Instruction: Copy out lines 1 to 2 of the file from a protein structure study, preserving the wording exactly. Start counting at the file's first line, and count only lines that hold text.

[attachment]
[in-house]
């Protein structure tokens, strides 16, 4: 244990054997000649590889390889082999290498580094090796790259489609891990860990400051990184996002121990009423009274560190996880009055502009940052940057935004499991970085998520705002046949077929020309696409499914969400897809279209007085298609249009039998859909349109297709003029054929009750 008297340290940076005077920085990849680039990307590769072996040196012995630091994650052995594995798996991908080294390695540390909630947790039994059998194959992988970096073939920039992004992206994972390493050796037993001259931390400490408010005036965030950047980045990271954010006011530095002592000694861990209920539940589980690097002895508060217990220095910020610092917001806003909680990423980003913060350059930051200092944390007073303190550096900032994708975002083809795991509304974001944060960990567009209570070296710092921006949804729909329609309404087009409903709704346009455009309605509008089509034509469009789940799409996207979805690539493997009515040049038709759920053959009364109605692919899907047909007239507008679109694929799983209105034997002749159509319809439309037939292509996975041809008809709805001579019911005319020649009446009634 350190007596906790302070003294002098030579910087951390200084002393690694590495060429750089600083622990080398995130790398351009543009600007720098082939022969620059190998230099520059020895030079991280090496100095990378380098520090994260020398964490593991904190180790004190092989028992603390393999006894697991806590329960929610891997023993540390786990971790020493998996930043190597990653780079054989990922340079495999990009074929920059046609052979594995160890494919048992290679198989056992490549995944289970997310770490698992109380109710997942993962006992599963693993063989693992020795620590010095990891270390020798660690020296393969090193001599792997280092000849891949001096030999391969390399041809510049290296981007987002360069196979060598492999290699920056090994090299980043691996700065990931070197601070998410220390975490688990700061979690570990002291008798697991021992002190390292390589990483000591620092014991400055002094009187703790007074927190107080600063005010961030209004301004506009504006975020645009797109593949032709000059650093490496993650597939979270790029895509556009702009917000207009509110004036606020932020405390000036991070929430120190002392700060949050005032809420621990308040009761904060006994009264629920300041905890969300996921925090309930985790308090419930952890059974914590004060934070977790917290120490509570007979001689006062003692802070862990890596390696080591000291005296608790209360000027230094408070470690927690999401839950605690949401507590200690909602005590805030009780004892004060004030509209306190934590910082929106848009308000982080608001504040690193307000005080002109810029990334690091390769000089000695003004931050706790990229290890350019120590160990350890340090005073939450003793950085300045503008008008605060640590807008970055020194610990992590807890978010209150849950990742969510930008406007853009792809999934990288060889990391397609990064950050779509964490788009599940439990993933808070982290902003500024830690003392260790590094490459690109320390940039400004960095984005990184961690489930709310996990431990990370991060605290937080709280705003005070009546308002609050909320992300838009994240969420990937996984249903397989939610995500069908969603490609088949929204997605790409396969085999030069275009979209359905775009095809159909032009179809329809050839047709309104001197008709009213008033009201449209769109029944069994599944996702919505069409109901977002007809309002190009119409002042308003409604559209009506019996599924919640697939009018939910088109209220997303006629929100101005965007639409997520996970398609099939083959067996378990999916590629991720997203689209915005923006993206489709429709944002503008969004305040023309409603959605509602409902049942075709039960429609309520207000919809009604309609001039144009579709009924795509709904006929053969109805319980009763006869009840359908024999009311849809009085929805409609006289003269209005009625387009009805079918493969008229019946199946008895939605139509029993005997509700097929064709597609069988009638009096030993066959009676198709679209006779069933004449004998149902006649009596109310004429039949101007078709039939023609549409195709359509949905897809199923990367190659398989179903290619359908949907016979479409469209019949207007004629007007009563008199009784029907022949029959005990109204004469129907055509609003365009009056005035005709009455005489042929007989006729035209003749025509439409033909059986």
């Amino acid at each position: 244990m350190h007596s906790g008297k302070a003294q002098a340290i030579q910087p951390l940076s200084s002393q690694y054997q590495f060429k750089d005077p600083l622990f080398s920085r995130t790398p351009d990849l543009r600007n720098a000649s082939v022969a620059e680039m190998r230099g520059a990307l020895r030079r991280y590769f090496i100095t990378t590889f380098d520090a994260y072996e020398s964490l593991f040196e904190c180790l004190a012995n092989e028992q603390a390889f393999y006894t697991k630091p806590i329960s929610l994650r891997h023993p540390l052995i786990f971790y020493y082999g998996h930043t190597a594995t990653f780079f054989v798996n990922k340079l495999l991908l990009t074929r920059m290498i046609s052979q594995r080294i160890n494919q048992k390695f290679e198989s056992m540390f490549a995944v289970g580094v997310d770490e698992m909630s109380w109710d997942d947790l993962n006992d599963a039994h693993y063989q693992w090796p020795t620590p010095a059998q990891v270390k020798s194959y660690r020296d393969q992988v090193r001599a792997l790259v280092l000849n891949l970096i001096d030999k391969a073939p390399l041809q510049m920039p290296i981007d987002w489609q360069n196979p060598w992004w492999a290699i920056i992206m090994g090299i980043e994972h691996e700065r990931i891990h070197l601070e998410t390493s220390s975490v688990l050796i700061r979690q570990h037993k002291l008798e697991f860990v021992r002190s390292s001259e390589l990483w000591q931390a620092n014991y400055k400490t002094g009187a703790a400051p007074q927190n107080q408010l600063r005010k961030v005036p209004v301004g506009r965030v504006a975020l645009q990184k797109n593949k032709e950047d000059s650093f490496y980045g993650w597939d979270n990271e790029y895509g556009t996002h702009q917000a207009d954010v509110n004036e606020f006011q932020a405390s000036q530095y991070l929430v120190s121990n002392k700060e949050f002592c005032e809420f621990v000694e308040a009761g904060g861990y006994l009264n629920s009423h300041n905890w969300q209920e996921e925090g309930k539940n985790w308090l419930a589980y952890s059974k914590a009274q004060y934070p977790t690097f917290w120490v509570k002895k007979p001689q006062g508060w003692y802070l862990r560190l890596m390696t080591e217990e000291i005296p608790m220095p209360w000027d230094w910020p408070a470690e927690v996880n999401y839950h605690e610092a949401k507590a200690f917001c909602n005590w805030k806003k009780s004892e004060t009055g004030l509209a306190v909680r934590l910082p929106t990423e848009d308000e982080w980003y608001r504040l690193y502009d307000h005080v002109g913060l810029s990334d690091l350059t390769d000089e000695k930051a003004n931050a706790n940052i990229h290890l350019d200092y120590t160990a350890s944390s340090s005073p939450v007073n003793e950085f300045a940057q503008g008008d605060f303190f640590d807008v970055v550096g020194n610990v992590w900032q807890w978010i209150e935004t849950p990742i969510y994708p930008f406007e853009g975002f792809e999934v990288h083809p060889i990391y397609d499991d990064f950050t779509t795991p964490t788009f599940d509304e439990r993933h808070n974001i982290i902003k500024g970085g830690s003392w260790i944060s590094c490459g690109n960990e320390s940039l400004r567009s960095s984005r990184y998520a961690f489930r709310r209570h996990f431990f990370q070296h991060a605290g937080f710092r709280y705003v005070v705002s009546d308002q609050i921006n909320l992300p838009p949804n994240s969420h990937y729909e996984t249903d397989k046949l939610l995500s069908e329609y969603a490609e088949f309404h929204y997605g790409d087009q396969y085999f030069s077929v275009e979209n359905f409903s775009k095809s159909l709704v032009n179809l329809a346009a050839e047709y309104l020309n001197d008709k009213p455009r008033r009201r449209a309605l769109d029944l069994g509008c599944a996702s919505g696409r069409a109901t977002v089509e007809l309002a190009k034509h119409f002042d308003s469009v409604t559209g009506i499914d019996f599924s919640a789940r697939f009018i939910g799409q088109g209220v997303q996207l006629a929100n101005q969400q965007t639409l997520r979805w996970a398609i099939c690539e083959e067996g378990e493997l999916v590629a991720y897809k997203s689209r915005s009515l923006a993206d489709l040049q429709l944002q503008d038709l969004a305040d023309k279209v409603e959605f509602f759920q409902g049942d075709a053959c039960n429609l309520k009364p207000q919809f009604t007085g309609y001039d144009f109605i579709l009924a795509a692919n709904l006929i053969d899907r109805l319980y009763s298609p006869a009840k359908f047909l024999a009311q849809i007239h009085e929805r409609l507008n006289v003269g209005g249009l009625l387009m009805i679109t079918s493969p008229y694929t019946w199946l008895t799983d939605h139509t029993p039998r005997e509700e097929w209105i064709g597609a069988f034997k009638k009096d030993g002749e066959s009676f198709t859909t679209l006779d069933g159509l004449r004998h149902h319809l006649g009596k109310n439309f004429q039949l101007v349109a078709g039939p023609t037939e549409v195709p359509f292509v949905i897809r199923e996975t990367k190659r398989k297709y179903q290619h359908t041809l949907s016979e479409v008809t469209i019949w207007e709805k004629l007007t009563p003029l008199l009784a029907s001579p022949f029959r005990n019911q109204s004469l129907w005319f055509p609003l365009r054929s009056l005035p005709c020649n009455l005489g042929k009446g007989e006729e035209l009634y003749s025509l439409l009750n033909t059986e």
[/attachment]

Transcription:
[in-house]
């Protein structure tokens, strides 16, 4: 244990054997000649590889390889082999290498580094090796790259489609891990860990400051990184996002121990009423009274560190996880009055502009940052940057935004499991970085998520705002046949077929020309696409499914969400897809279209007085298609249009039998859909349109297709003029054929009750 008297340290940076005077920085990849680039990307590769072996040196012995630091994650052995594995798996991908080294390695540390909630947790039994059998194959992988970096073939920039992004992206994972390493050796037993001259931390400490408010005036965030950047980045990271954010006011530095002592000694861990209920539940589980690097002895508060217990220095910020610092917001806003909680990423980003913060350059930051200092944390007073303190550096900032994708975002083809795991509304974001944060960990567009209570070296710092921006949804729909329609309404087009409903709704346009455009309605509008089509034509469009789940799409996207979805690539493997009515040049038709759920053959009364109605692919899907047909007239507008679109694929799983209105034997002749159509319809439309037939292509996975041809008809709805001579019911005319020649009446009634 350190007596906790302070003294002098030579910087951390200084002393690694590495060429750089600083622990080398995130790398351009543009600007720098082939022969620059190998230099520059020895030079991280090496100095990378380098520090994260020398964490593991904190180790004190092989028992603390393999006894697991806590329960929610891997023993540390786990971790020493998996930043190597990653780079054989990922340079495999990009074929920059046609052979594995160890494919048992290679198989056992490549995944289970997310770490698992109380109710997942993962006992599963693993063989693992020795620590010095990891270390020798660690020296393969090193001599792997280092000849891949001096030999391969390399041809510049290296981007987002360069196979060598492999290699920056090994090299980043691996700065990931070197601070998410220390975490688990700061979690570990002291008798697991021992002190390292390589990483000591620092014991400055002094009187703790007074927190107080600063005010961030209004301004506009504006975020645009797109593949032709000059650093490496993650597939979270790029895509556009702009917000207009509110004036606020932020405390000036991070929430120190002392700060949050005032809420621990308040009761904060006994009264629920300041905890969300996921925090309930985790308090419930952890059974914590004060934070977790917290120490509570007979001689006062003692802070862990890596390696080591000291005296608790209360000027230094408070470690927690999401839950605690949401507590200690909602005590805030009780004892004060004030509209306190934590910082929106848009308000982080608001504040690193307000005080002109810029990334690091390769000089000695003004931050706790990229290890350019120590160990350890340090005073939450003793950085300045503008008008605060640590807008970055020194610990992590807890978010209150849950990742969510930008406007853009792809999934990288060889990391397609990064950050779509964490788009599940439990993933808070982290902003500024830690003392260790590094490459690109320390940039400004960095984005990184961690489930709310996990431990990370991060605290937080709280705003005070009546308002609050909320992300838009994240969420990937996984249903397989939610995500069908969603490609088949929204997605790409396969085999030069275009979209359905775009095809159909032009179809329809050839047709309104001197008709009213008033009201449209769109029944069994599944996702919505069409109901977002007809309002190009119409002042308003409604559209009506019996599924919640697939009018939910088109209220997303006629929100101005965007639409997520996970398609099939083959067996378990999916590629991720997203689209915005923006993206489709429709944002503008969004305040023309409603959605509602409902049942075709039960429609309520207000919809009604309609001039144009579709009924795509709904006929053969109805319980009763006869009840359908024999009311849809009085929805409609006289003269209005009625387009009805079918493969008229019946199946008895939605139509029993005997509700097929064709597609069988009638009096030993066959009676198709679209006779069933004449004998149902006649009596109310004429039949101007078709039939023609549409195709359509949905897809199923990367190659398989179903290619359908949907016979479409469209019949207007004629007007009563008199009784029907022949029959005990109204004469129907055509609003365009009056005035005709009455005489042929007989006729035209003749025509439409033909059986």